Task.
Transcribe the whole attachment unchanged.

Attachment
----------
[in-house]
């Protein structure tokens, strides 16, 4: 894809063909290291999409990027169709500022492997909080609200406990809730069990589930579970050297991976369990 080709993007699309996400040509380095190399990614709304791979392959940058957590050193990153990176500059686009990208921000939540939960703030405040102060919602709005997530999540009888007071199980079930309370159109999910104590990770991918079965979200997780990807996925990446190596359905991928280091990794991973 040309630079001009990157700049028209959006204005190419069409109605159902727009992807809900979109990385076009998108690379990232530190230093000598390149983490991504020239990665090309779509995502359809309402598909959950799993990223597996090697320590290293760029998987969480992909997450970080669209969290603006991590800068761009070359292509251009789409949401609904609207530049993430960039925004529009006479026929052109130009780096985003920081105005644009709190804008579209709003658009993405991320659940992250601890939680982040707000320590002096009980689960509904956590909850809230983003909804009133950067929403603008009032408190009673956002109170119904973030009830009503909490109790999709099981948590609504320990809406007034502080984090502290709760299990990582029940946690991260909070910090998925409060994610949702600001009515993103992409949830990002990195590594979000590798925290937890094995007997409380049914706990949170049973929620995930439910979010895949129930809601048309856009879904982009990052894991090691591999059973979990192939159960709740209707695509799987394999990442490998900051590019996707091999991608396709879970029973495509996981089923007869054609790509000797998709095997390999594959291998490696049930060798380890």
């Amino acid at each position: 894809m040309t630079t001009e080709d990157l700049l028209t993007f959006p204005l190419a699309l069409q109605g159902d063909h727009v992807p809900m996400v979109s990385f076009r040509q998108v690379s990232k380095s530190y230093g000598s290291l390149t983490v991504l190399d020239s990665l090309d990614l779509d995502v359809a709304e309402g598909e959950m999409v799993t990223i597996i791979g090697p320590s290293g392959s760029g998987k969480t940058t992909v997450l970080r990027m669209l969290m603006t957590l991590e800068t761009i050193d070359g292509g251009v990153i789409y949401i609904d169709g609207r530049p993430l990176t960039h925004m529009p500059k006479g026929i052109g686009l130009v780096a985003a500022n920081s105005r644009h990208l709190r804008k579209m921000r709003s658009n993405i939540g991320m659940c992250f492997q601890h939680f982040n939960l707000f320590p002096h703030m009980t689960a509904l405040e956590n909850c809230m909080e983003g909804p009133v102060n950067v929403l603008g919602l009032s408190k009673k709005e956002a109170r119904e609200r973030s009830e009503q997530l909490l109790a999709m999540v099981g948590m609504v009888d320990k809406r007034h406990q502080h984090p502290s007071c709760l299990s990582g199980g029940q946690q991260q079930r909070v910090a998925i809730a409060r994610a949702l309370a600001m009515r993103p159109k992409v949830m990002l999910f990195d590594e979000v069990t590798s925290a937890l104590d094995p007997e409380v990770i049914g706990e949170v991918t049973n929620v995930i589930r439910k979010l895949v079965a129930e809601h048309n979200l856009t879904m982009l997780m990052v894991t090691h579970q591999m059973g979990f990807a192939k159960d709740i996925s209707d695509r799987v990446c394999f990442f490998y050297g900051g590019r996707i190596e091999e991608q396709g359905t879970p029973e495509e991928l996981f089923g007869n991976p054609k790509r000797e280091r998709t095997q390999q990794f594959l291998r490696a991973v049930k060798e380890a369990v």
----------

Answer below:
[in-house]
């Protein structure tokens, strides 16, 4: 894809063909290291999409990027169709500022492997909080609200406990809730069990589930579970050297991976369990 080709993007699309996400040509380095190399990614709304791979392959940058957590050193990153990176500059686009990208921000939540939960703030405040102060919602709005997530999540009888007071199980079930309370159109999910104590990770991918079965979200997780990807996925990446190596359905991928280091990794991973 040309630079001009990157700049028209959006204005190419069409109605159902727009992807809900979109990385076009998108690379990232530190230093000598390149983490991504020239990665090309779509995502359809309402598909959950799993990223597996090697320590290293760029998987969480992909997450970080669209969290603006991590800068761009070359292509251009789409949401609904609207530049993430960039925004529009006479026929052109130009780096985003920081105005644009709190804008579209709003658009993405991320659940992250601890939680982040707000320590002096009980689960509904956590909850809230983003909804009133950067929403603008009032408190009673956002109170119904973030009830009503909490109790999709099981948590609504320990809406007034502080984090502290709760299990990582029940946690991260909070910090998925409060994610949702600001009515993103992409949830990002990195590594979000590798925290937890094995007997409380049914706990949170049973929620995930439910979010895949129930809601048309856009879904982009990052894991090691591999059973979990192939159960709740209707695509799987394999990442490998900051590019996707091999991608396709879970029973495509996981089923007869054609790509000797998709095997390999594959291998490696049930060798380890």
């Amino acid at each position: 894809m040309t630079t001009e080709d990157l700049l028209t993007f959006p204005l190419a699309l069409q109605g159902d063909h727009v992807p809900m996400v979109s990385f076009r040509q998108v690379s990232k380095s530190y230093g000598s290291l390149t983490v991504l190399d020239s990665l090309d990614l779509d995502v359809a709304e309402g598909e959950m999409v799993t990223i597996i791979g090697p320590s290293g392959s760029g998987k969480t940058t992909v997450l970080r990027m669209l969290m603006t957590l991590e800068t761009i050193d070359g292509g251009v990153i789409y949401i609904d169709g609207r530049p993430l990176t960039h925004m529009p500059k006479g026929i052109g686009l130009v780096a985003a500022n920081s105005r644009h990208l709190r804008k579209m921000r709003s658009n993405i939540g991320m659940c992250f492997q601890h939680f982040n939960l707000f320590p002096h703030m009980t689960a509904l405040e956590n909850c809230m909080e983003g909804p009133v102060n950067v929403l603008g919602l009032s408190k009673k709005e956002a109170r119904e609200r973030s009830e009503q997530l909490l109790a999709m999540v099981g948590m609504v009888d320990k809406r007034h406990q502080h984090p502290s007071c709760l299990s990582g199980g029940q946690q991260q079930r909070v910090a998925i809730a409060r994610a949702l309370a600001m009515r993103p159109k992409v949830m990002l999910f990195d590594e979000v069990t590798s925290a937890l104590d094995p007997e409380v990770i049914g706990e949170v991918t049973n929620v995930i589930r439910k979010l895949v079965a129930e809601h048309n979200l856009t879904m982009l997780m990052v894991t090691h579970q591999m059973g979990f990807a192939k159960d709740i996925s209707d695509r799987v990446c394999f990442f490998y050297g900051g590019r996707i190596e091999e991608q396709g359905t879970p029973e495509e991928l996981f089923g007869n991976p054609k790509r000797e280091r998709t095997q390999q990794f594959l291998r490696a991973v049930k060798e380890a369990v």